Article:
Jeff Grass stands in front of 100 potential investors, pitching his Alexandria-based company, BuySafe, a bonding service for people buying products through online retailers or auctions. He has eight minutes to wow the full house as most of those in the audience balance lunchboxes of turkey sandwiches, peaches and brownies from Balducci's on their laps.

Grass, who founded and sold California online bill-paying company, recently moved back to his hometown of Fairfax to launch his latest company, which offers a financial guarantee to wary online buyers.

"The idea is to give us a little exposure," says Grass. That's why he came to the Reston office of law firm Cooley Godward LLP last week for Capital Call, a matchmaking lunch for technologists and financiers.

At first glance, the gathering brings back memories of the late 1990s, when such beauty-contest events were far more numerous. Back then, start-ups without so much as a business plan were showered with money by financiers eager to bet on the next big thing. These days, the money flows much less freely and the mood is far more restrained, and pragmatic.

But after a few years when many investors kept their checkbooks in their pockets, things are starting to pick up. The environment for "deal flow" is definitely improving, says Carl Grant, the creator of Capital Call.

Grant, who is Cooley Godward's vice president of business development, had organized a similar event in 2001 at a start-up he was working for. He brought the concept with him to Cooley in 2002.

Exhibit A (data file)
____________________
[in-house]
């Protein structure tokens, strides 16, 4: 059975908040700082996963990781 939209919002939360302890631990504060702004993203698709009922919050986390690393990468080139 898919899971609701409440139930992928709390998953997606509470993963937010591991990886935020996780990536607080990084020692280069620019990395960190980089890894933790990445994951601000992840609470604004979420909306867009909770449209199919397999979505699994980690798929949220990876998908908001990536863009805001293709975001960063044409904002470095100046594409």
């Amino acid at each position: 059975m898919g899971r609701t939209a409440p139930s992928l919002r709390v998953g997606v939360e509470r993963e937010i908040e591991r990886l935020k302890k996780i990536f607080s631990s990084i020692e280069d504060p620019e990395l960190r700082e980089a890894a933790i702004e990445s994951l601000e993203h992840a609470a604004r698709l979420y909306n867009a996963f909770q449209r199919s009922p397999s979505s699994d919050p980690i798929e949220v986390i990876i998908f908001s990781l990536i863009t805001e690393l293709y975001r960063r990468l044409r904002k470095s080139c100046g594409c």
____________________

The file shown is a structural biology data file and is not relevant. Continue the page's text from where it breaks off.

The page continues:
Auditing firms PricewaterhouseCoopers and Ernst & Young and banks Comerica and Silicon Valley Bank co-sponsor the talent-show gatherings.

About a third of the companies that present at Capital Call eventually receive funding, either as a result of the sessions or on their own, says Grant. Along the way, the mood at Capital Call has become an unscientific measure of how well, or how badly, the technology community is feeling.

For the first time, the group had to scramble at the last minute to find another firm to present when UltraBridge of Owings Mills, which builds technology systems for health care organizations, received a commitment for funding between the time it was invited to this quarter's Capital Call and the day of the event. Grant also says he has seen many more early-stage investments lately, meaning venture capitalists are putting out more money and start-ups are finding it a bit easier to win funding. (Not all of the deals are publicly announced.)

Grant is also seeing more competition from out-of-state venture firms for local deals, especially from Boston investors. Several out-of-town funds were represented at the event, including Aurora Funds of Durham, N.C.; Southern Capitol Ventures of Raleigh, N.C.; and Alpha Omega Capital Partners and Harbert Management Corp., both of Richmond.

"It seems to be picking up again," Mark Esposito of PricewaterhouseCoopers, who does early-stage deal development for his firm, says of the market. Esposito says he's seeing more entrepreneurs who are starting their second or third companies this time around, like Jeff Grass. While the past few Capital Call events have featured companies already producing revenue, this gathering showcased companies at an even earlier stage. "Now, entrepreneurs are back," says Grant.